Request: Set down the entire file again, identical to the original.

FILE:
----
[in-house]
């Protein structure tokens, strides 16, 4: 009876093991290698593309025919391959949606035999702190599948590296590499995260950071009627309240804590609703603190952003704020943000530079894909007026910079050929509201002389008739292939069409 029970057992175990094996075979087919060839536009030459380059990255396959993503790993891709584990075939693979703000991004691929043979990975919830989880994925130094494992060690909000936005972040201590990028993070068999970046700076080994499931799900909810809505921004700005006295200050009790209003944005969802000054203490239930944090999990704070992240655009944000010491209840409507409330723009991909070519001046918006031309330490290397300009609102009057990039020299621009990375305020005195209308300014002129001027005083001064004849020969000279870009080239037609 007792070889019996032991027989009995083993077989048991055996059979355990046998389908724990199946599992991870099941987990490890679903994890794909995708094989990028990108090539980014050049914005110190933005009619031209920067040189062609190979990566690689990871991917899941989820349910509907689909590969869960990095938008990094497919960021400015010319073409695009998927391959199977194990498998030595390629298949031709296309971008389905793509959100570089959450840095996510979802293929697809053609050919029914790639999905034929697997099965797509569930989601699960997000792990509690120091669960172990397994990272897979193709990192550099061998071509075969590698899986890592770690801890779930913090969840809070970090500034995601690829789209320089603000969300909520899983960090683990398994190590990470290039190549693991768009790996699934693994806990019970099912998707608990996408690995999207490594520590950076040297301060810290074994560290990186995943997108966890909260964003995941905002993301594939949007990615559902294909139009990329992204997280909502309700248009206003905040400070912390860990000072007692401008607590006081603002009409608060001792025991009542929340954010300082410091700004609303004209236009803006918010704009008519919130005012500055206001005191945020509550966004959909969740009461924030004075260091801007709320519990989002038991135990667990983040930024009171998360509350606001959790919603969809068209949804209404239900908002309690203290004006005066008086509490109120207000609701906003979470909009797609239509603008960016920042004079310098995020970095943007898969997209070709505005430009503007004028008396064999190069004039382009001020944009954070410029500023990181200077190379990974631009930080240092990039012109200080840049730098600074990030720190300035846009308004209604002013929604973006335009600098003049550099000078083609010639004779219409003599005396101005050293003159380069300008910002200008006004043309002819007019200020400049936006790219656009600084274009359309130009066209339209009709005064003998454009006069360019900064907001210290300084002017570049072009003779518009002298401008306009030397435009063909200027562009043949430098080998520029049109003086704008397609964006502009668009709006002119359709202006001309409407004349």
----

[in-house]
């Protein structure tokens, strides 16, 4: 009876093991290698593309025919391959949606035999702190599948590296590499995260950071009627309240804590609703603190952003704020943000530079894909007026910079050929509201002389008739292939069409 029970057992175990094996075979087919060839536009030459380059990255396959993503790993891709584990075939693979703000991004691929043979990975919830989880994925130094494992060690909000936005972040201590990028993070068999970046700076080994499931799900909810809505921004700005006295200050009790209003944005969802000054203490239930944090999990704070992240655009944000010491209840409507409330723009991909070519001046918006031309330490290397300009609102009057990039020299621009990375305020005195209308300014002129001027005083001064004849020969000279870009080239037609 007792070889019996032991027989009995083993077989048991055996059979355990046998389908724990199946599992991870099941987990490890679903994890794909995708094989990028990108090539980014050049914005110190933005009619031209920067040189062609190979990566690689990871991917899941989820349910509907689909590969869960990095938008990094497919960021400015010319073409695009998927391959199977194990498998030595390629298949031709296309971008389905793509959100570089959450840095996510979802293929697809053609050919029914790639999905034929697997099965797509569930989601699960997000792990509690120091669960172990397994990272897979193709990192550099061998071509075969590698899986890592770690801890779930913090969840809070970090500034995601690829789209320089603000969300909520899983960090683990398994190590990470290039190549693991768009790996699934693994806990019970099912998707608990996408690995999207490594520590950076040297301060810290074994560290990186995943997108966890909260964003995941905002993301594939949007990615559902294909139009990329992204997280909502309700248009206003905040400070912390860990000072007692401008607590006081603002009409608060001792025991009542929340954010300082410091700004609303004209236009803006918010704009008519919130005012500055206001005191945020509550966004959909969740009461924030004075260091801007709320519990989002038991135990667990983040930024009171998360509350606001959790919603969809068209949804209404239900908002309690203290004006005066008086509490109120207000609701906003979470909009797609239509603008960016920042004079310098995020970095943007898969997209070709505005430009503007004028008396064999190069004039382009001020944009954070410029500023990181200077190379990974631009930080240092990039012109200080840049730098600074990030720190300035846009308004209604002013929604973006335009600098003049550099000078083609010639004779219409003599005396101005050293003159380069300008910002200008006004043309002819007019200020400049936006790219656009600084274009359309130009066209339209009709005064003998454009006069360019900064907001210290300084002017570049072009003779518009002298401008306009030397435009063909200027562009043949430098080998520029049109003086704008397609964006502009668009709006002119359709202006001309409407004349």